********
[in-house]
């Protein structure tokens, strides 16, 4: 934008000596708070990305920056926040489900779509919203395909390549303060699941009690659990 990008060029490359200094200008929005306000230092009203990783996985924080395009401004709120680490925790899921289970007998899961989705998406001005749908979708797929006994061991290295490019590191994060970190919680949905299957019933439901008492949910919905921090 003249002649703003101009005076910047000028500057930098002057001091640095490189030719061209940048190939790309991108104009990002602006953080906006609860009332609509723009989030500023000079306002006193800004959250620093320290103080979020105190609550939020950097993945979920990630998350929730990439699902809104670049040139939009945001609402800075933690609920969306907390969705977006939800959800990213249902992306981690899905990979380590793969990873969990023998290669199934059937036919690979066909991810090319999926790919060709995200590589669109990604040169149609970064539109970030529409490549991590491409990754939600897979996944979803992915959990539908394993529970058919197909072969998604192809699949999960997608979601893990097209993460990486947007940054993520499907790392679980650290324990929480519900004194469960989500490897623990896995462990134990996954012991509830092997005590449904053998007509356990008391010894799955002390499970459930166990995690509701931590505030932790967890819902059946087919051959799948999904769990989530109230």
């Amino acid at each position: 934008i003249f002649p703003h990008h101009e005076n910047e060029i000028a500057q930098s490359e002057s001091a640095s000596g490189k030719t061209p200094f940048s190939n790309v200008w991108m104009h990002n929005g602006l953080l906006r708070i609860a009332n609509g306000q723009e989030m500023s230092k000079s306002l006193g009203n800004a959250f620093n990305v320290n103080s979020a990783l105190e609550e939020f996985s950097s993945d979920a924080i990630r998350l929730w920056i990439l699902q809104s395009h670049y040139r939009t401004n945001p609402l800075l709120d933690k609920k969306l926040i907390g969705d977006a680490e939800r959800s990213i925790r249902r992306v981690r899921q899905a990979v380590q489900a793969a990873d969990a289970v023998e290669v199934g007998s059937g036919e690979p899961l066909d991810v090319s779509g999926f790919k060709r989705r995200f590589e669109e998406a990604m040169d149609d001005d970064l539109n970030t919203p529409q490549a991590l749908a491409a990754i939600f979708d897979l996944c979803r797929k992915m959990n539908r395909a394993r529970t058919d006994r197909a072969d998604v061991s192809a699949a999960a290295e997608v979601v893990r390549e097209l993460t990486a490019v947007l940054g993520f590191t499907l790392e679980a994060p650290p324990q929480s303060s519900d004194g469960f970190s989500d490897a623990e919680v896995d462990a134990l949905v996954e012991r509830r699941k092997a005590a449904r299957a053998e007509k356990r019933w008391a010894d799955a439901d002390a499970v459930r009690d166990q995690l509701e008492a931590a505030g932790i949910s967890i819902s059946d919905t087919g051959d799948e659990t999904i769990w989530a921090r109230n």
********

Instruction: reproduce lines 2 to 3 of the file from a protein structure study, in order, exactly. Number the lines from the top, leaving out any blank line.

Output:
């Protein structure tokens, strides 16, 4: 934008000596708070990305920056926040489900779509919203395909390549303060699941009690659990 990008060029490359200094200008929005306000230092009203990783996985924080395009401004709120680490925790899921289970007998899961989705998406001005749908979708797929006994061991290295490019590191994060970190919680949905299957019933439901008492949910919905921090 003249002649703003101009005076910047000028500057930098002057001091640095490189030719061209940048190939790309991108104009990002602006953080906006609860009332609509723009989030500023000079306002006193800004959250620093320290103080979020105190609550939020950097993945979920990630998350929730990439699902809104670049040139939009945001609402800075933690609920969306907390969705977006939800959800990213249902992306981690899905990979380590793969990873969990023998290669199934059937036919690979066909991810090319999926790919060709995200590589669109990604040169149609970064539109970030529409490549991590491409990754939600897979996944979803992915959990539908394993529970058919197909072969998604192809699949999960997608979601893990097209993460990486947007940054993520499907790392679980650290324990929480519900004194469960989500490897623990896995462990134990996954012991509830092997005590449904053998007509356990008391010894799955002390499970459930166990995690509701931590505030932790967890819902059946087919051959799948999904769990989530109230």
């Amino acid at each position: 934008i003249f002649p703003h990008h101009e005076n910047e060029i000028a500057q930098s490359e002057s001091a640095s000596g490189k030719t061209p200094f940048s190939n790309v200008w991108m104009h990002n929005g602006l953080l906006r708070i609860a009332n609509g306000q723009e989030m500023s230092k000079s306002l006193g009203n800004a959250f620093n990305v320290n103080s979020a990783l105190e609550e939020f996985s950097s993945d979920a924080i990630r998350l929730w920056i990439l699902q809104s395009h670049y040139r939009t401004n945001p609402l800075l709120d933690k609920k969306l926040i907390g969705d977006a680490e939800r959800s990213i925790r249902r992306v981690r899921q899905a990979v380590q489900a793969a990873d969990a289970v023998e290669v199934g007998s059937g036919e690979p899961l066909d991810v090319s779509g999926f790919k060709r989705r995200f590589e669109e998406a990604m040169d149609d001005d970064l539109n970030t919203p529409q490549a991590l749908a491409a990754i939600f979708d897979l996944c979803r797929k992915m959990n539908r395909a394993r529970t058919d006994r197909a072969d998604v061991s192809a699949a999960a290295e997608v979601v893990r390549e097209l993460t990486a490019v947007l940054g993520f590191t499907l790392e679980a994060p650290p324990q929480s303060s519900d004194g469960f970190s989500d490897a623990e919680v896995d462990a134990l949905v996954e012991r509830r699941k092997a005590a449904r299957a053998e007509k356990r019933w008391a010894d799955a439901d002390a499970v459930r009690d166990q995690l509701e008492a931590a505030g932790i949910s967890i819902s059946d919905t087919g051959d799948e659990t999904i769990w989530a921090r109230n």